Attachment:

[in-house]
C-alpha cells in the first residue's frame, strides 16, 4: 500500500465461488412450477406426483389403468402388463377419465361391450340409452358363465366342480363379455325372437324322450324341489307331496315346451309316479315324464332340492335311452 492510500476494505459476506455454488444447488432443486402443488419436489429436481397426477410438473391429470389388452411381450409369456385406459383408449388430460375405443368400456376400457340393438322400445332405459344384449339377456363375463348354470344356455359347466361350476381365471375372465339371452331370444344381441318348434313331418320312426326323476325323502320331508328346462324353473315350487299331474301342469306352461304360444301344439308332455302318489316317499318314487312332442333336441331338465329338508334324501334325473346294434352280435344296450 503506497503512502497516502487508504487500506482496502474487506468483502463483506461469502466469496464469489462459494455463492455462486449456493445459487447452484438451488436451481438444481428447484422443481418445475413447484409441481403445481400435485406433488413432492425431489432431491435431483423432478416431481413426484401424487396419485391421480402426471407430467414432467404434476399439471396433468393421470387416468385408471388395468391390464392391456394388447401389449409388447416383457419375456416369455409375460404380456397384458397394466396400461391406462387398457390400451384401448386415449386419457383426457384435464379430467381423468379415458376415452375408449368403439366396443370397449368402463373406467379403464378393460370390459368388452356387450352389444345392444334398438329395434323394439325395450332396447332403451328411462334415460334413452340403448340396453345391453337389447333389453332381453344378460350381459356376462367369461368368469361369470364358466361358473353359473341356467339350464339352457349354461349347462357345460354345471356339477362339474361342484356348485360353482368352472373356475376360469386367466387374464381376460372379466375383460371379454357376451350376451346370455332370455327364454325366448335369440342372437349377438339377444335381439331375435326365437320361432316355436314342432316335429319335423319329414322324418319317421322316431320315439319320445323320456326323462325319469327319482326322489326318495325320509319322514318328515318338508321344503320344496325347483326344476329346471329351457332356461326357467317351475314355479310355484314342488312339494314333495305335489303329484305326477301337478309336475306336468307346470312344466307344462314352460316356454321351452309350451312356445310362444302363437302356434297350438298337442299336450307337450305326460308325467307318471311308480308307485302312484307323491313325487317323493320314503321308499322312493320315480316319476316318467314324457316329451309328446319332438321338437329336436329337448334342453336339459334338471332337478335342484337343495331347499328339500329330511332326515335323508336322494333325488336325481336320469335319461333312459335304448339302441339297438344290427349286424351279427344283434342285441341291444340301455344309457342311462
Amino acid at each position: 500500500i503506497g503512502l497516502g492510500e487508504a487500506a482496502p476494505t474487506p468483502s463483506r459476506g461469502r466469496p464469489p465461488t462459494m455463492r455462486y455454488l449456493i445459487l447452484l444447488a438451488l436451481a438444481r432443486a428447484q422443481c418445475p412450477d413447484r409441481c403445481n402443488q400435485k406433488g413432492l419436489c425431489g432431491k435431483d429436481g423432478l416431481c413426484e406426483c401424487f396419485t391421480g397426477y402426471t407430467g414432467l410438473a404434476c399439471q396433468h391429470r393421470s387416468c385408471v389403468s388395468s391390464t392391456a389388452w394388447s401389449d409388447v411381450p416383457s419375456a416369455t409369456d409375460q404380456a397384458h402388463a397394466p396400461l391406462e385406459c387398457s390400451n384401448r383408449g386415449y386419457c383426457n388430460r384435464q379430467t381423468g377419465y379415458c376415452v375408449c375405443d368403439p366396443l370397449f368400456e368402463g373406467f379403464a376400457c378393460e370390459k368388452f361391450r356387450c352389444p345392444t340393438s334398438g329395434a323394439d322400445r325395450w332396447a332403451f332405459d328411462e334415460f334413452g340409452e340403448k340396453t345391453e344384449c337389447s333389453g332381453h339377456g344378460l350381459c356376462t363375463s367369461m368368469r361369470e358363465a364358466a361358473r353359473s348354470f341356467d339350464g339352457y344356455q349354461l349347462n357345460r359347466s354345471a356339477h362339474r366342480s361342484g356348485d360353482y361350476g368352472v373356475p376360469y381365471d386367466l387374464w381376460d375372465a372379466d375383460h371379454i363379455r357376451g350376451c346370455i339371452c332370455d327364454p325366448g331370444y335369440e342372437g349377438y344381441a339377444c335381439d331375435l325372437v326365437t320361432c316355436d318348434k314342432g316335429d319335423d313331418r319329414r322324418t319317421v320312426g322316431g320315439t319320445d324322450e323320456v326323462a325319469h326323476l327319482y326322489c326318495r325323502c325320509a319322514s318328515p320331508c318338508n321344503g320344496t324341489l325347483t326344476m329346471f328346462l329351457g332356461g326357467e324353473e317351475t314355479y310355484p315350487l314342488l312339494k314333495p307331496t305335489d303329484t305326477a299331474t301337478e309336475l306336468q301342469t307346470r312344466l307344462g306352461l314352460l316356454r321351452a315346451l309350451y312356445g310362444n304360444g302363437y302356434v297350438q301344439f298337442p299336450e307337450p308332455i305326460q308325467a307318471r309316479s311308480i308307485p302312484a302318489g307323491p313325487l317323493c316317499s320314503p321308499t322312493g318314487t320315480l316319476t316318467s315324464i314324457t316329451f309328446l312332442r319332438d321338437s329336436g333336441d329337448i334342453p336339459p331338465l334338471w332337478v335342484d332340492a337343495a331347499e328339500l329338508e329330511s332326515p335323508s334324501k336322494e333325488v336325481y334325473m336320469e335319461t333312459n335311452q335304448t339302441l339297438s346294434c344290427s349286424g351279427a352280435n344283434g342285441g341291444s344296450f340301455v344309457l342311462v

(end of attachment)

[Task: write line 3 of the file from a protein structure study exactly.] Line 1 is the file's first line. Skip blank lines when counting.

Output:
Amino acid at each position: 500500500i503506497g503512502l497516502g492510500e487508504a487500506a482496502p476494505t474487506p468483502s463483506r459476506g461469502r466469496p464469489p465461488t462459494m455463492r455462486y455454488l449456493i445459487l447452484l444447488a438451488l436451481a438444481r432443486a428447484q422443481c418445475p412450477d413447484r409441481c403445481n402443488q400435485k406433488g413432492l419436489c425431489g432431491k435431483d429436481g423432478l416431481c413426484e406426483c401424487f396419485t391421480g397426477y402426471t407430467g414432467l410438473a404434476c399439471q396433468h391429470r393421470s387416468c385408471v389403468s388395468s391390464t392391456a389388452w394388447s401389449d409388447v411381450p416383457s419375456a416369455t409369456d409375460q404380456a397384458h402388463a397394466p396400461l391406462e385406459c387398457s390400451n384401448r383408449g386415449y386419457c383426457n388430460r384435464q379430467t381423468g377419465y379415458c376415452v375408449c375405443d368403439p366396443l370397449f368400456e368402463g373406467f379403464a376400457c378393460e370390459k368388452f361391450r356387450c352389444p345392444t340393438s334398438g329395434a323394439d322400445r325395450w332396447a332403451f332405459d328411462e334415460f334413452g340409452e340403448k340396453t345391453e344384449c337389447s333389453g332381453h339377456g344378460l350381459c356376462t363375463s367369461m368368469r361369470e358363465a364358466a361358473r353359473s348354470f341356467d339350464g339352457y344356455q349354461l349347462n357345460r359347466s354345471a356339477h362339474r366342480s361342484g356348485d360353482y361350476g368352472v373356475p376360469y381365471d386367466l387374464w381376460d375372465a372379466d375383460h371379454i363379455r357376451g350376451c346370455i339371452c332370455d327364454p325366448g331370444y335369440e342372437g349377438y344381441a339377444c335381439d331375435l325372437v326365437t320361432c316355436d318348434k314342432g316335429d319335423d313331418r319329414r322324418t319317421v320312426g322316431g320315439t319320445d324322450e323320456v326323462a325319469h326323476l327319482y326322489c326318495r325323502c325320509a319322514s318328515p320331508c318338508n321344503g320344496t324341489l325347483t326344476m329346471f328346462l329351457g332356461g326357467e324353473e317351475t314355479y310355484p315350487l314342488l312339494k314333495p307331496t305335489d303329484t305326477a299331474t301337478e309336475l306336468q301342469t307346470r312344466l307344462g306352461l314352460l316356454r321351452a315346451l309350451y312356445g310362444n304360444g302363437y302356434v297350438q301344439f298337442p299336450e307337450p308332455i305326460q308325467a307318471r309316479s311308480i308307485p302312484a302318489g307323491p313325487l317323493c316317499s320314503p321308499t322312493g318314487t320315480l316319476t316318467s315324464i314324457t316329451f309328446l312332442r319332438d321338437s329336436g333336441d329337448i334342453p336339459p331338465l334338471w332337478v335342484d332340492a337343495a331347499e328339500l329338508e329330511s332326515p335323508s334324501k336322494e333325488v336325481y334325473m336320469e335319461t333312459n335311452q335304448t339302441l339297438s346294434c344290427s349286424g351279427a352280435n344283434g342285441g341291444s344296450f340301455v344309457l342311462v